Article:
In Buchi Emecheta’s novel “Second Class Citizen,” the main character, Adah, begins attending the Methodist School on her first day in London. This event contributes significantly to the development of the plot in several ways.

Firstly, Adah’s enrollment in the Methodist School marks a significant shift in her life. Prior to this, she had been living in Nigeria, where she faced discrimination and limited opportunities because of her gender. By starting school in London, Adah gains access to education and the possibility of a better future. This sets the stage for her personal growth and development throughout the novel.

Secondly, the Methodist School serves as a microcosm of British society. Adah encounters cultural differences and racism from her classmates and teachers, which reflects the larger societal issues she will face as a black immigrant in England. Her experiences at the school highlight the challenges she will face as she tries to navigate life in a new country.

Finally, Adah’s time at the Methodist School introduces her to new people and experiences that will shape her future. She befriends a classmate named Mary, who becomes one of her closest friends, and she also develops a crush on a boy named Francis. These relationships will play significant roles in Adah’s life as she grows older.

Overall, Adah’s first day at the Methodist School is a pivotal moment in “Second Class Citizen.” It sets the stage for the novel’s exploration of themes such as immigration, discrimination, and personal growth, and introduces characters and experiences that will shape the plot as it unfolds.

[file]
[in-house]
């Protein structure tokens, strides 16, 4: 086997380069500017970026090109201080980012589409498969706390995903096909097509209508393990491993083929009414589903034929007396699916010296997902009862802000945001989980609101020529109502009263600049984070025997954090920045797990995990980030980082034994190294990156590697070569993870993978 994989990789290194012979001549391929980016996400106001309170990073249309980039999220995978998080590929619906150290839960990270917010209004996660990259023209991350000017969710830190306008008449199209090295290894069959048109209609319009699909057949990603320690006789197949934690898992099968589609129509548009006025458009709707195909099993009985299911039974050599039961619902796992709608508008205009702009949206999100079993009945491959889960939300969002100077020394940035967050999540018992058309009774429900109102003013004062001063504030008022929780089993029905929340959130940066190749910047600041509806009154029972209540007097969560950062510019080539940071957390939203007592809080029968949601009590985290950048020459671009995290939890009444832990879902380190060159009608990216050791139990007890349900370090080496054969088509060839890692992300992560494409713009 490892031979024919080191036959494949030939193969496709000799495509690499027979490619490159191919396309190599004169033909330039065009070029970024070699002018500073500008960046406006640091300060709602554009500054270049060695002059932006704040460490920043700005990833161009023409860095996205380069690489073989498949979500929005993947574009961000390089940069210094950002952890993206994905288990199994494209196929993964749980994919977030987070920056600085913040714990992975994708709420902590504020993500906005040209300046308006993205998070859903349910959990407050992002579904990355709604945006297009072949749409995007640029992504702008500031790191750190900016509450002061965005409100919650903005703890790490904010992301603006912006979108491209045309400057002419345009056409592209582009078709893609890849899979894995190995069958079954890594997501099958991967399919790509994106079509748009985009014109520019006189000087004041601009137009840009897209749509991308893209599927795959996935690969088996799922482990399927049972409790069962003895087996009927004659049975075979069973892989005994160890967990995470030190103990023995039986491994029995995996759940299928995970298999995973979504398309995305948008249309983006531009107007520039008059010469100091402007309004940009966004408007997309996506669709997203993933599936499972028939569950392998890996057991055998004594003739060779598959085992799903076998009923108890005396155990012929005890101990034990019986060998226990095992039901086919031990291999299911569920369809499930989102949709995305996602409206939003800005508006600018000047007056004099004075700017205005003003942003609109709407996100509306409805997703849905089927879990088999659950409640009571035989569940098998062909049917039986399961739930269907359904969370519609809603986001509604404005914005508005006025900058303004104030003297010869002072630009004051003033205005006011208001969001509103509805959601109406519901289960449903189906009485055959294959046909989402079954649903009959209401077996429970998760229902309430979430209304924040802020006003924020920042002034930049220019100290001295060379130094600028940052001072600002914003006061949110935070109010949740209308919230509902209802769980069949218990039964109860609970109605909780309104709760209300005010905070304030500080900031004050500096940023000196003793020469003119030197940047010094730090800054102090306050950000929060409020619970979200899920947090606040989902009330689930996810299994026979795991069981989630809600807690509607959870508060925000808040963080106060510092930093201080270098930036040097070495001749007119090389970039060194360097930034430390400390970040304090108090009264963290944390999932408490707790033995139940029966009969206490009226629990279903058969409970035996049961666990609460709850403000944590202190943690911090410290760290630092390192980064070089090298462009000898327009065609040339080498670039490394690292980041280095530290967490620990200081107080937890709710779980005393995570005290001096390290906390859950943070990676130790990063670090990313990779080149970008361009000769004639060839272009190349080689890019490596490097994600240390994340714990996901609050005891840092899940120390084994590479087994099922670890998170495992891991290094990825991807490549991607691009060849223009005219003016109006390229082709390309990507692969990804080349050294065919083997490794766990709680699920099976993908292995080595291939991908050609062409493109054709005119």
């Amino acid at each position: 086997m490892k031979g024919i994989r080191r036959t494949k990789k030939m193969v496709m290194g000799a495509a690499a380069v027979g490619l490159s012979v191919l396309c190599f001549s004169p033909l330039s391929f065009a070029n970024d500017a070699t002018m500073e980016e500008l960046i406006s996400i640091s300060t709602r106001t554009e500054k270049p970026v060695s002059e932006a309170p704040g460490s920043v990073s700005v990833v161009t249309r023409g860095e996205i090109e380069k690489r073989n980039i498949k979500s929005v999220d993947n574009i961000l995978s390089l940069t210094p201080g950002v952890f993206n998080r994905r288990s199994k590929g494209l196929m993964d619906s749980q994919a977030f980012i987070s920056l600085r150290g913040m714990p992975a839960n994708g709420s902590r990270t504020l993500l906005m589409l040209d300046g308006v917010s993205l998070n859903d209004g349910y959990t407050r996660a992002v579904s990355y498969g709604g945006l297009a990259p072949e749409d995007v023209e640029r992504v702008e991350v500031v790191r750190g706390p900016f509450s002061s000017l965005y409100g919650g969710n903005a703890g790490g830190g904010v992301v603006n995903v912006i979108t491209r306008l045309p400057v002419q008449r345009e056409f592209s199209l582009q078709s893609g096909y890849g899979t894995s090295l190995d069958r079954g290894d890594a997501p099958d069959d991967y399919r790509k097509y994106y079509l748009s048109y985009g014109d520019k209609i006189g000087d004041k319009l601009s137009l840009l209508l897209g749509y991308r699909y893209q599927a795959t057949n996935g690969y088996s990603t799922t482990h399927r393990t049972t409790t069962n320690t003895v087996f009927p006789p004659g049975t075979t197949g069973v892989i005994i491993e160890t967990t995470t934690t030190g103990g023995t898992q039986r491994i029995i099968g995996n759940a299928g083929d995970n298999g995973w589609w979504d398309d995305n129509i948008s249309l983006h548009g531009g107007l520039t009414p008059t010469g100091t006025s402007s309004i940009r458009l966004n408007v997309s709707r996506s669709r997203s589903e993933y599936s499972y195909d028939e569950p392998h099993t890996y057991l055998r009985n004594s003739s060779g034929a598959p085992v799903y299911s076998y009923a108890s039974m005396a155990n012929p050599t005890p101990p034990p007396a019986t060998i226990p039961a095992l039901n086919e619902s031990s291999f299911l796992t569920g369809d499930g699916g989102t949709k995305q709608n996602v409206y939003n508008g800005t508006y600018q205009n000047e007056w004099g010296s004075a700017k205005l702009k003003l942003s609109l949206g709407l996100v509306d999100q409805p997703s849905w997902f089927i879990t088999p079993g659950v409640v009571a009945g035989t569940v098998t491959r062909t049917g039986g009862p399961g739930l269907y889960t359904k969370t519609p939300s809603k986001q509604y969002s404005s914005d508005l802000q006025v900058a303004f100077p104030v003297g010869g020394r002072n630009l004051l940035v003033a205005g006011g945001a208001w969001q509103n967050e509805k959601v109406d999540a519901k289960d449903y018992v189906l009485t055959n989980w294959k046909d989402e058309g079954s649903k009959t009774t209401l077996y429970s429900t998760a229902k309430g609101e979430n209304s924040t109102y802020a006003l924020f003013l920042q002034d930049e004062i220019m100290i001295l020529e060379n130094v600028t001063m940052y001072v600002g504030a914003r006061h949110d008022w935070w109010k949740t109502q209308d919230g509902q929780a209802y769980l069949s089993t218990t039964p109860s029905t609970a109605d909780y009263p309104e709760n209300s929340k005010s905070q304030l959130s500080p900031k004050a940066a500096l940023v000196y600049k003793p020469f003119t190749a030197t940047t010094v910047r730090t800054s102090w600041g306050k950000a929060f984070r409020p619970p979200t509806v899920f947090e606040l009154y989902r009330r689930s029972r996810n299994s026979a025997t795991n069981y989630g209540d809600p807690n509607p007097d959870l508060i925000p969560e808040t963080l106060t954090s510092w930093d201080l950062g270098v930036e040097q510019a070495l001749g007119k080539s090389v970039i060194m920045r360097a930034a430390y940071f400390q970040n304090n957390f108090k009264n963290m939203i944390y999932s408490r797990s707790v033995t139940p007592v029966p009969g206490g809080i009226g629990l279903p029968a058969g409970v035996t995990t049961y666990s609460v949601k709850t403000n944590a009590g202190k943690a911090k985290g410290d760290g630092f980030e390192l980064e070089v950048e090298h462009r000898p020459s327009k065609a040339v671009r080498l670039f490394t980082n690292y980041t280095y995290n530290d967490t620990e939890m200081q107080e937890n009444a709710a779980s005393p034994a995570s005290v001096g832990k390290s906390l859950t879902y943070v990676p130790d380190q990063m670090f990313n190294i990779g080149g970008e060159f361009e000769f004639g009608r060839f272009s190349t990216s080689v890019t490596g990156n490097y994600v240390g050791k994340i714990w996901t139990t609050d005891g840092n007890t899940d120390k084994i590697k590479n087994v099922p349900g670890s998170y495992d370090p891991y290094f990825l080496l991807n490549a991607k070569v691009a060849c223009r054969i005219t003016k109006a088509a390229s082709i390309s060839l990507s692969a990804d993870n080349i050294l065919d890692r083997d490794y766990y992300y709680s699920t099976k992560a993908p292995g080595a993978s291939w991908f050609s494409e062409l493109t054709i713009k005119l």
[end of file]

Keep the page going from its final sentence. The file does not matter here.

The ideology of the Brotherhood in the novel 1984 is based on a totalitarian form of socialism, which emphasizes the complete control of the state over all aspects of human life. It is an approach characterized by authoritarianism, the use of propaganda, and manipulation of language to maintain power and control.

The Brotherhood claims to be a resistance movement fighting against the oppressive government of Oceania. Its members believe that the current government, led by the dictator Big Brother, has completely corrupted any notion of freedom, justice, and humanity, and therefore needs to be overthrown by any means necessary, including violence.